4.2 Assumption/Theorem...............................................................................................................6
4.3 Explanation/Proof....................................................................................................................6
4.2 Conclusion...............................................................................................................................6
5. Matters of Style................................................................................................................8
5.1 Title..........................................................................................................................................8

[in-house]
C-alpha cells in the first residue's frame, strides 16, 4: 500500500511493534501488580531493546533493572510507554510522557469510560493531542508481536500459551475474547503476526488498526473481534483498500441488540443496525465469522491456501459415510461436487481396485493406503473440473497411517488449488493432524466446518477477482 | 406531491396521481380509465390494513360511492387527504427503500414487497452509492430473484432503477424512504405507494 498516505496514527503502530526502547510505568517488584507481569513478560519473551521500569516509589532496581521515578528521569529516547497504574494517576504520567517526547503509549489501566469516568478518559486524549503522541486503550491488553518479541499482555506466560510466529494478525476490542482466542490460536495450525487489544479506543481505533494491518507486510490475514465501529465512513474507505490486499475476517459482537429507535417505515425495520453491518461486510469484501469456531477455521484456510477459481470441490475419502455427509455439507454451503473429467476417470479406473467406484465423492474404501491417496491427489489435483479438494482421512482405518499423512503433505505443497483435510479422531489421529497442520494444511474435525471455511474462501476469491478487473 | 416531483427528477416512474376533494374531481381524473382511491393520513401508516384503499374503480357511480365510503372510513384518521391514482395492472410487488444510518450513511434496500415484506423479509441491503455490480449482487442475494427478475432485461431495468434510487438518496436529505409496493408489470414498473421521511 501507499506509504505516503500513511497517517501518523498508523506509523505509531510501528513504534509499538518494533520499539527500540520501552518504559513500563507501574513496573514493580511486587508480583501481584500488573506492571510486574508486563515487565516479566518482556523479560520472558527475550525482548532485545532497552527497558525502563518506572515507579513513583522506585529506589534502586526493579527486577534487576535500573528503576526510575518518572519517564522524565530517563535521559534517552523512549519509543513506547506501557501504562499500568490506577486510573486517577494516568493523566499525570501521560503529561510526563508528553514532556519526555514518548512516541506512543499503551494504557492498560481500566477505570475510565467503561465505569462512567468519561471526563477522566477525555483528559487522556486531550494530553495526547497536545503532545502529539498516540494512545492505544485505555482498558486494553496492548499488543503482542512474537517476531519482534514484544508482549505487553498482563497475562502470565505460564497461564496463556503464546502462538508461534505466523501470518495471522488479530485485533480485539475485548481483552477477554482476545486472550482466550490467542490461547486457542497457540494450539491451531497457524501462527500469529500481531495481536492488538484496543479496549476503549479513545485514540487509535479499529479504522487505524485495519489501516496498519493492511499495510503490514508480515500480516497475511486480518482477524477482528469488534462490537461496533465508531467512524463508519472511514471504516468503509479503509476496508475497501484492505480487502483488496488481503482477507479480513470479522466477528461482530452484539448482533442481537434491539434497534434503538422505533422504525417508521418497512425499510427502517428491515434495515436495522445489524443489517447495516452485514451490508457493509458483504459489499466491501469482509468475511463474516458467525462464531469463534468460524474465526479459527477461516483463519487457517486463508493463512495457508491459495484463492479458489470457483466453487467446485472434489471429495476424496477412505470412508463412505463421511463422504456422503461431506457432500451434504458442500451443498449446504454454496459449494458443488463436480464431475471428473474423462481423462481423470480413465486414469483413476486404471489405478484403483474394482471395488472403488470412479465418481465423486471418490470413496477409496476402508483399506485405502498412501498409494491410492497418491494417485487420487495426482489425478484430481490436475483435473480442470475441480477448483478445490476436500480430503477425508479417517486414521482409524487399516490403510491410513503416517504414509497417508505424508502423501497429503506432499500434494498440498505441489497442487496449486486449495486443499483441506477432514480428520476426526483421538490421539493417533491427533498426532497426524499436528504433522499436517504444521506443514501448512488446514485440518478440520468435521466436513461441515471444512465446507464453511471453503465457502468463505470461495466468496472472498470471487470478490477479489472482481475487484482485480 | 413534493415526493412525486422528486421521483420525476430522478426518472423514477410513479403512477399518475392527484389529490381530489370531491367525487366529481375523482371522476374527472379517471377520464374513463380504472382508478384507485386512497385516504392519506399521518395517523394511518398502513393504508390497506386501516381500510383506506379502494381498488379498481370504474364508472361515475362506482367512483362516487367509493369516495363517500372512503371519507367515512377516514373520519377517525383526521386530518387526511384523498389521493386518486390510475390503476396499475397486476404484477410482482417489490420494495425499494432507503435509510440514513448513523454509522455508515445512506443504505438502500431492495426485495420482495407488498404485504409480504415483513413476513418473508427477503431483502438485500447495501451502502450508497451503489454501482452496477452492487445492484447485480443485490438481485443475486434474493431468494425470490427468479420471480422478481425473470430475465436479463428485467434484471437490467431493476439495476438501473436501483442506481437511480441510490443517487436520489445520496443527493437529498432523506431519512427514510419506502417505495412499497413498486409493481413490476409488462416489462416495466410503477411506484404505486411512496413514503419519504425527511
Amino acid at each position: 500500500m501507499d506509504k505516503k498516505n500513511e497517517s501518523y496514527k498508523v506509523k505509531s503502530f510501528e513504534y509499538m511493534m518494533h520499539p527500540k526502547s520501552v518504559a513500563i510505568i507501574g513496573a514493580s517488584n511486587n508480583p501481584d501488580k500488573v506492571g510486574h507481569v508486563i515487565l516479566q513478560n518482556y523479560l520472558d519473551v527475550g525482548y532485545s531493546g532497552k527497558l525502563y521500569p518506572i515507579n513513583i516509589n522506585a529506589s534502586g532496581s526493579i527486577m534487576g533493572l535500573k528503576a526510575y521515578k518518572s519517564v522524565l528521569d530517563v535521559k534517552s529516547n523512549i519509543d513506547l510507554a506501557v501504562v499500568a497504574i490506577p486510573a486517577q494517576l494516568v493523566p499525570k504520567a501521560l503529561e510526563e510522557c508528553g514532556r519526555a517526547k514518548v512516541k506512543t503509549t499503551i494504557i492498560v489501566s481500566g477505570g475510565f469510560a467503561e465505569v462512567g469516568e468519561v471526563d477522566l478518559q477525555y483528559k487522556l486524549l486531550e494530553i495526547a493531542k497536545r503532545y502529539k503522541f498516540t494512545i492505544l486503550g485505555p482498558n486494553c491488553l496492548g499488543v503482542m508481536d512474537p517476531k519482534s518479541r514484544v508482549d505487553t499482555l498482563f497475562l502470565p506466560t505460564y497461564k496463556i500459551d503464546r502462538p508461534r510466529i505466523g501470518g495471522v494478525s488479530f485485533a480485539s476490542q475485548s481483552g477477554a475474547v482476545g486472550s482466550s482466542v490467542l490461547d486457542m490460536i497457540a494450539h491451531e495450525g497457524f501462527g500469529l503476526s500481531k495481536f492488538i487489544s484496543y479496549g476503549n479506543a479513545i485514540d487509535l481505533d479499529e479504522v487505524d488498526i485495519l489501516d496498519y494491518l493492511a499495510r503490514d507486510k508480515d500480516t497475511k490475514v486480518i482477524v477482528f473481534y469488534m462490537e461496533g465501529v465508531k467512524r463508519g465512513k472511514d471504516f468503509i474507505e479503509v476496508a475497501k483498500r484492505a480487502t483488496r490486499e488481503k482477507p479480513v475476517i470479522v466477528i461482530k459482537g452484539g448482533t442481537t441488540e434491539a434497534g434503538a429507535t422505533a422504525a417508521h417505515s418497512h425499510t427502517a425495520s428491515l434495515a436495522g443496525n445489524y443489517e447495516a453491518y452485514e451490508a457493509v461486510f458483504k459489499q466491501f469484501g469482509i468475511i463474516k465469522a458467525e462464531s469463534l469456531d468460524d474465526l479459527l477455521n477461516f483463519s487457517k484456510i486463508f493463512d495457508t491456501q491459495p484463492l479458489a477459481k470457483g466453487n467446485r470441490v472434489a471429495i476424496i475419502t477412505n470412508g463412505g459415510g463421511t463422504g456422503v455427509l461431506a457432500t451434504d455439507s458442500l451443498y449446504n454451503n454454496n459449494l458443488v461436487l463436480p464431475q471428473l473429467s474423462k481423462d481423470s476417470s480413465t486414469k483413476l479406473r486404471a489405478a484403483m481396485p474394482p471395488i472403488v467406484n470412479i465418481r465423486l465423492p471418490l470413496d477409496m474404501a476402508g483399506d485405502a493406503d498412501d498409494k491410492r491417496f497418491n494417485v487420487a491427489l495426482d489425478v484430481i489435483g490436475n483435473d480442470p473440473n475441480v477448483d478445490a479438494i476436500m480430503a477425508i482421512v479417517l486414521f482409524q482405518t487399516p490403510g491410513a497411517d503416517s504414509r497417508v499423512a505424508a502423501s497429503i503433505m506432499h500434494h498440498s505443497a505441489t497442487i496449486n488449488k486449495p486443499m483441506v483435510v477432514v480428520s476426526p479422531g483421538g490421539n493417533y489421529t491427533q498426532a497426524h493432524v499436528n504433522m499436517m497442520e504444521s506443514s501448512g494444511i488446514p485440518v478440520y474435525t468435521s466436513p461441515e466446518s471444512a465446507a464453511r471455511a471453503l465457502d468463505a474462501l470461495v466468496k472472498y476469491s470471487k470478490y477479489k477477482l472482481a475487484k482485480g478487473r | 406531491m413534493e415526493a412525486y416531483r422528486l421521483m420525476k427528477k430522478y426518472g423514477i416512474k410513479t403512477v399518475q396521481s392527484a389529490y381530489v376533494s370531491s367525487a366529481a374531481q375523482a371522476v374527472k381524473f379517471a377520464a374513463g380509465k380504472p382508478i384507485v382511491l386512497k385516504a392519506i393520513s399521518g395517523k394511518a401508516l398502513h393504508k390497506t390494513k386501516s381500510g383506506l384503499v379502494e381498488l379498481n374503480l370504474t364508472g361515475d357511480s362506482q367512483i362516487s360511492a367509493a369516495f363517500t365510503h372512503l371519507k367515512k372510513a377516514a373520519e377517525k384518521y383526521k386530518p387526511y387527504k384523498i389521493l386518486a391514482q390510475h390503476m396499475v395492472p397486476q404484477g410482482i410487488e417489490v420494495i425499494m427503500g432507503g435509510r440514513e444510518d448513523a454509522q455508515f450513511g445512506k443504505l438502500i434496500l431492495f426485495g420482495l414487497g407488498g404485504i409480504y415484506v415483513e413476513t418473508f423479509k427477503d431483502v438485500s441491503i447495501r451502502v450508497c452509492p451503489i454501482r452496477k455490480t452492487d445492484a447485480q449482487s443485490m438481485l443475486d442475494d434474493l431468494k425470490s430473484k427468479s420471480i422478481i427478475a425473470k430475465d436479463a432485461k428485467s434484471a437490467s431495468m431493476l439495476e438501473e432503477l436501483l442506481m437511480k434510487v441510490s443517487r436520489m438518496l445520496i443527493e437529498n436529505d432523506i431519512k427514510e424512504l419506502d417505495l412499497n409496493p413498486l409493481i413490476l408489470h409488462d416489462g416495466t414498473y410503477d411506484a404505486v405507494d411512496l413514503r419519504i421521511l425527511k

5.2 Big Words................................................................................................................................8
5.3 It's............................................................................................................................................9
5.4 An 'a'........................................................................................................................................9
5.5 Do not use 'don't'.....................................................................................................................9
5.6 Can, could, etc.........................................................................................................................9
5.7 Nativisms...............................................................................................................................10